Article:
The COVID-19 global pandemic has created a multitude of challenges for employers. In addition to addressing organizational issues, employers that sponsor retirement plans and their fiduciaries must continue to manage and make retirement plan decisions during these unprecedented and uncertain times. As a response, small businesses adversely affected by COVID-19 may be considering terminating their 401(k) plans to end their contribution obligations and cut costs. This may be an unnecessary response to what may be short-term problem, and it could have adverse consequences since generally the “successor plan” prohibits covering the same employees in a new plan for twelve months following the termination.
While we hope that employer contributions to retirement plans will continue, we understand that business circumstances may require a plan sponsor to take cost-saving measures that could include suspending contributions or even terminating plans. A plan sponsor considering the suspension and termination options should make an informed decision based on an understanding of the technical rules that must be followed. Employers who sponsor plans with a safe harbor feature may want to keep in mind that the safe harbor contribution can be suspended. The regulations permit contributions to be suspended mid-year if the Employer is operating under an economic loss for the year (see IRC 412(c)(2)(A)); or the safe harbor notice provided to participants before the plan year states that the employer:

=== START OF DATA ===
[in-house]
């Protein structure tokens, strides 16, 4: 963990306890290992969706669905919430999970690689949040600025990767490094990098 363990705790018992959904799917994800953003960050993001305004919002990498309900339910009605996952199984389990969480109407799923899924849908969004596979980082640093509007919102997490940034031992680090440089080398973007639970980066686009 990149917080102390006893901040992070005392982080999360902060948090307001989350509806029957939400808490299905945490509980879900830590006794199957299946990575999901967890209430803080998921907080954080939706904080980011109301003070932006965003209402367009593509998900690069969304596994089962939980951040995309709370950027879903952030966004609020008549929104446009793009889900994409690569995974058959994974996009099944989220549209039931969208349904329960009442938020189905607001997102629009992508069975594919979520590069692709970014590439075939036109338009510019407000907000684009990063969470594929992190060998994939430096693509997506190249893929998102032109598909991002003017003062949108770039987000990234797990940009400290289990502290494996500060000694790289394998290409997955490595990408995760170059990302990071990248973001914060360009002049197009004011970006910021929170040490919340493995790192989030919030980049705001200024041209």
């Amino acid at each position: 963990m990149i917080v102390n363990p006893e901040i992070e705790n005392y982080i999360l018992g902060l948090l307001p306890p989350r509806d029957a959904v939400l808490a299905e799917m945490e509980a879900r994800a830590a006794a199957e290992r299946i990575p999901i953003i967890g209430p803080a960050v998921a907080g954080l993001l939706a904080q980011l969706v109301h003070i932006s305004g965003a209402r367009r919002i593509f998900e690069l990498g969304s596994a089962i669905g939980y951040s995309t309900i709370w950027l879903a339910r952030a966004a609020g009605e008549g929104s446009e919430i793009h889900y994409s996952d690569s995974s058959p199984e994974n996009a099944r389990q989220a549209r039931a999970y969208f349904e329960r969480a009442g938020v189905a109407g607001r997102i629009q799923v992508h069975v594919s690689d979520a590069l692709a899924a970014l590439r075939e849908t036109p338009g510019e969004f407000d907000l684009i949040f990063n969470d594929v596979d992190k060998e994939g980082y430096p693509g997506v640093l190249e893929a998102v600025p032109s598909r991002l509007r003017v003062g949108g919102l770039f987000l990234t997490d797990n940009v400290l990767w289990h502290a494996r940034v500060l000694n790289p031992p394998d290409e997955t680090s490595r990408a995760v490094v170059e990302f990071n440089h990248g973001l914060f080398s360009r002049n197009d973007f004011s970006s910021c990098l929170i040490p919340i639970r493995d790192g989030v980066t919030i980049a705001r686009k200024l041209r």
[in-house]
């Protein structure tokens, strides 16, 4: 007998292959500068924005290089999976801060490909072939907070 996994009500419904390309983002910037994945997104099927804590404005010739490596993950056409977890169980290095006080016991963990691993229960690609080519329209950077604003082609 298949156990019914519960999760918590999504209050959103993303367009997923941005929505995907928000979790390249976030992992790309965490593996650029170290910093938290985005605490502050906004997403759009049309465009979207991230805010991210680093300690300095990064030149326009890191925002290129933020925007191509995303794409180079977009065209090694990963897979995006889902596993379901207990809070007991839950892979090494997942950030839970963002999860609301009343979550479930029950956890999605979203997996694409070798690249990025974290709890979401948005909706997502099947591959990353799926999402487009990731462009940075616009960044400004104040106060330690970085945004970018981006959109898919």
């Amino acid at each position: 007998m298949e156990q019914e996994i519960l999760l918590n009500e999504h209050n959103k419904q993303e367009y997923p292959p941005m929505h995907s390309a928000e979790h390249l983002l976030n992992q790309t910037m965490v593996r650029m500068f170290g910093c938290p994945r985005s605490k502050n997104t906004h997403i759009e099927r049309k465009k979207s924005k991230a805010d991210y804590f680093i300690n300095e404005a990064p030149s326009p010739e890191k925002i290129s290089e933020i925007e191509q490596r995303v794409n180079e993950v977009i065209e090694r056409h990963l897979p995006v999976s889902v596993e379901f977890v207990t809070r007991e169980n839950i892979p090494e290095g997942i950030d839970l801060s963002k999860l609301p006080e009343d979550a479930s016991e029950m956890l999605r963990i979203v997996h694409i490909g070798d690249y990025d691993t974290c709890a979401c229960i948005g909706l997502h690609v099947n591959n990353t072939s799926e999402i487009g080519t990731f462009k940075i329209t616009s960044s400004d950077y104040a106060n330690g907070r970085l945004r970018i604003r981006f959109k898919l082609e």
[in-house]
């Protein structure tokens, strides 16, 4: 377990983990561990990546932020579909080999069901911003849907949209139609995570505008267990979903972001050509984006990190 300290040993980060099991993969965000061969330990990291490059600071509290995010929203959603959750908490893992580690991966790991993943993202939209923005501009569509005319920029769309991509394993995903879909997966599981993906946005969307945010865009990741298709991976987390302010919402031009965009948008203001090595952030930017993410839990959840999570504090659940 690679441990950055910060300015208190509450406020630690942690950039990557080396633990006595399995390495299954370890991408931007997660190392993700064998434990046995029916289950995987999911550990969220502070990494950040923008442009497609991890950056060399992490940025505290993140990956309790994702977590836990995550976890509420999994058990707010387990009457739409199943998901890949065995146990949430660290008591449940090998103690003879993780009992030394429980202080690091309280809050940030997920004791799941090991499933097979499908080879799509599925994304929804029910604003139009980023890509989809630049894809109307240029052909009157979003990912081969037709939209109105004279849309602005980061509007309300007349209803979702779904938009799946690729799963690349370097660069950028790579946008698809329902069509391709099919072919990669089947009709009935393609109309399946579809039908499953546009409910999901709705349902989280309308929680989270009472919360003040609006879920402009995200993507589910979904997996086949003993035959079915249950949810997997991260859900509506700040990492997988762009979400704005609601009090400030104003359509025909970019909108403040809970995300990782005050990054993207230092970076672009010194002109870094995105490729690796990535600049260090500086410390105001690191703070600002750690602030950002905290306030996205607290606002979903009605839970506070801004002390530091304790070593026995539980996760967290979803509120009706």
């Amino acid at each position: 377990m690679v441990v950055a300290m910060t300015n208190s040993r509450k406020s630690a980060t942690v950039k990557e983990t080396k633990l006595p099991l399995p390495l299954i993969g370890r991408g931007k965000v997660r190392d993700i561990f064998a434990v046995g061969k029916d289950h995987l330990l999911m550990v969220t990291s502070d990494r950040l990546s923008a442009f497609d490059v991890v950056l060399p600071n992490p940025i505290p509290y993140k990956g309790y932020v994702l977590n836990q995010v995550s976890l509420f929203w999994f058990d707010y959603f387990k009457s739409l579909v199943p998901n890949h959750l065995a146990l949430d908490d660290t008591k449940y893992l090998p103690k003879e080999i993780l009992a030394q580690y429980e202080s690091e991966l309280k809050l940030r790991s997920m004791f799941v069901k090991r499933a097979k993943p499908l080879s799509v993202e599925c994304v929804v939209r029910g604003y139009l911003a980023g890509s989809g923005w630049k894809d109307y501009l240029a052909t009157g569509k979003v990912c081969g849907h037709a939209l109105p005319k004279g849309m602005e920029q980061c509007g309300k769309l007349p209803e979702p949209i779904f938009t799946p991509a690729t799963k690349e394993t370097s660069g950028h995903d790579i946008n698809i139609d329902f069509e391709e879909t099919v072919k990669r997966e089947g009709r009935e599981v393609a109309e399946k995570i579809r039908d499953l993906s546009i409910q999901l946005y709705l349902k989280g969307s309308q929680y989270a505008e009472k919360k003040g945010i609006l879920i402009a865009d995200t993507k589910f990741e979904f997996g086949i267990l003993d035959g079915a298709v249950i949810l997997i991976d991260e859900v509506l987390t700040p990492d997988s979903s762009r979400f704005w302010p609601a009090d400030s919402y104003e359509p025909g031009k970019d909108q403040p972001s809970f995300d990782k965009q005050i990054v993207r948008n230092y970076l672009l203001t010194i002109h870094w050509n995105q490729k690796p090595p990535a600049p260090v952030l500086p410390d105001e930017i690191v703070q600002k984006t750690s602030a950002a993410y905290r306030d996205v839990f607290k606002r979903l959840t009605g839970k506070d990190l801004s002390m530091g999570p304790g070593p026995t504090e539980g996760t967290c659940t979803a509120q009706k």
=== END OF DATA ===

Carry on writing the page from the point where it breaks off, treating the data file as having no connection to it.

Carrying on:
Here are some procedural notes to bear in mind when considering whether to suspend safe harbor contributions and implement other cost-saving measures:
Business circumstances may require a plan sponsor to take cost-saving measures. We hope this information clarifies your options.
Federal tax deadline moved to July.
U.S. tax filing day is moved from April 15 to July 15. "We are moving Tax Day from April 15 to July 15. All taxpayers and businesses will have this additional time to file and make payments without interest or penalties," Treasury Secretary Steven Mnuchin announced in a pair of tweets.